July 20, 2011
When the space shuttle Atlantis touches down in Florida on Thursday, the United States will no longer possess the technology to launch a human being into space, nor will it have any vehicle on the drawing board capable of doing so.
Nearly eight years ago, President George Bush instructed NASA to finish the space station and retire the shuttle fleet. The aim was to eliminate the pricey shuttle program, as well as create a new human-rated vehicle that was safer and cheaper to maintain. The Constellation Program borrowed on the fundamentals established during Apollo but was to be endowed with exponentially advanced technology. Comprised of safer, cheaper rockets, Constellation was going to ferry astronauts back to the Moon where habitable bases would be established, vanguards for later putting human bootprints on the scarlet soil of Mars. However, the Bush Administration never funded the program as promised, ensuring it was over-budget and behind schedule. The Obama Administration, desperate to find high profile budget cuts in the midst of the worst recession since the Great Depression, deemed the project too expensive and killed it altogether. Many lawmakers, industry executives and former astronauts opposed the White House’s decision, claiming that American leadership in space would end if Constellation was scrapped.
Throughout the history of the U.S. manned space program, each mission dovetailed into the next. With the cancellation of Constellation, NASA no longer has any large, long-term goals for which the agency can truly reach. The retirement of the space shuttle, a bittersweet event no matter the future, is, for many, now merely bitter.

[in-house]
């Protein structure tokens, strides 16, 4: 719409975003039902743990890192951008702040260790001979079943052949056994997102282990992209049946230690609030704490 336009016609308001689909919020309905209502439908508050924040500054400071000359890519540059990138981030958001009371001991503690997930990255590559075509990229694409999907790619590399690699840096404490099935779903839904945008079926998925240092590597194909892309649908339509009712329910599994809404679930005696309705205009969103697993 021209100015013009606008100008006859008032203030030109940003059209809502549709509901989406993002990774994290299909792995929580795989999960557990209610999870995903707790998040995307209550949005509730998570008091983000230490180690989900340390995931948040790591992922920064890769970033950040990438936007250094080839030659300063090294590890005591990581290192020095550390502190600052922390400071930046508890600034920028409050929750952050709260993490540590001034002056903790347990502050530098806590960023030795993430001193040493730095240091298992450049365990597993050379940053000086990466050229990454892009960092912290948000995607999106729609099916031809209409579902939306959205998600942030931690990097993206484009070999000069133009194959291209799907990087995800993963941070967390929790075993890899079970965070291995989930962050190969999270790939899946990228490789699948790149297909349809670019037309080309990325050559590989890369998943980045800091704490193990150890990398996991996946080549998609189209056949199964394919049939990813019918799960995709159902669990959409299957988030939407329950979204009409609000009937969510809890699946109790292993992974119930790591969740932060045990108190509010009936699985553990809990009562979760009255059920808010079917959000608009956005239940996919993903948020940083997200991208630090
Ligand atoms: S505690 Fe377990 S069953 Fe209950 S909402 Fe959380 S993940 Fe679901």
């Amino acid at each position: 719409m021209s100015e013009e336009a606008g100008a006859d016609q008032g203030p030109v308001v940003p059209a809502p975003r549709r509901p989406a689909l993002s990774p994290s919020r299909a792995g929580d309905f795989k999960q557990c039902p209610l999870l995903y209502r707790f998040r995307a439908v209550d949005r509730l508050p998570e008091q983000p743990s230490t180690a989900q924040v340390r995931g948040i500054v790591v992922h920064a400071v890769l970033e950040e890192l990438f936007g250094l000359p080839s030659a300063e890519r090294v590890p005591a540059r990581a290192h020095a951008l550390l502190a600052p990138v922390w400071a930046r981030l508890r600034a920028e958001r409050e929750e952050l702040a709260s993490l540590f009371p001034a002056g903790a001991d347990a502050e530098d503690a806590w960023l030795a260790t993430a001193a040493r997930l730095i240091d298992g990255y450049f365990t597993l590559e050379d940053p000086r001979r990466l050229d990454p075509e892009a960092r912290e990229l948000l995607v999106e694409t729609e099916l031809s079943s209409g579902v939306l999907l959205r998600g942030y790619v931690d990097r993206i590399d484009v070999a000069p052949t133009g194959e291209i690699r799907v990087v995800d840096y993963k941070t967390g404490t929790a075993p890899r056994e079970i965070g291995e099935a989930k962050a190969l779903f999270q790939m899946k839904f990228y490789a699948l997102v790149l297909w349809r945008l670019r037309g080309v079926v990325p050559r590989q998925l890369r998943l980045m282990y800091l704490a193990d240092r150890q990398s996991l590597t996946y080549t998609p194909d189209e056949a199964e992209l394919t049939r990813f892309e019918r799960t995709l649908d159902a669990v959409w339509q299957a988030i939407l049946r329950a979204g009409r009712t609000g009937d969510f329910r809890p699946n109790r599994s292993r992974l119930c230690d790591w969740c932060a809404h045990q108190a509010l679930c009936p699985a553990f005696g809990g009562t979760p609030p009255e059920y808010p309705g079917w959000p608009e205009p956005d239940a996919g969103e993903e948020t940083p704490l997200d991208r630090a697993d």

President Obama proposed a controversial new plan that would completely rewrite NASA’s mission—the development of commercial spacecraft that NASA could rent. While the administration still speaks of landing humans on asteroids and even Mars, the vision is vague and formless at best, more imprecise dream than tangible plan.
The shut down of the shuttle strikes many as ill-timed. Why retire one vehicle before a replacement is ready to take its place? While there was always going to be a gap of several years between the end of the shuttle era and the beginning of Constellation, that gap is now indefinite. The International Space Station (ISS) is due to be de-orbited in 2020. Once that occurs, there will be no human presence in space whatsoever. (At least in the West—China, which became the third country to join the elite group of space faring nations in 2003 when it launched its first “Taikonaut” into orbit, has announced that it will put a man on the moon by the end of this decade).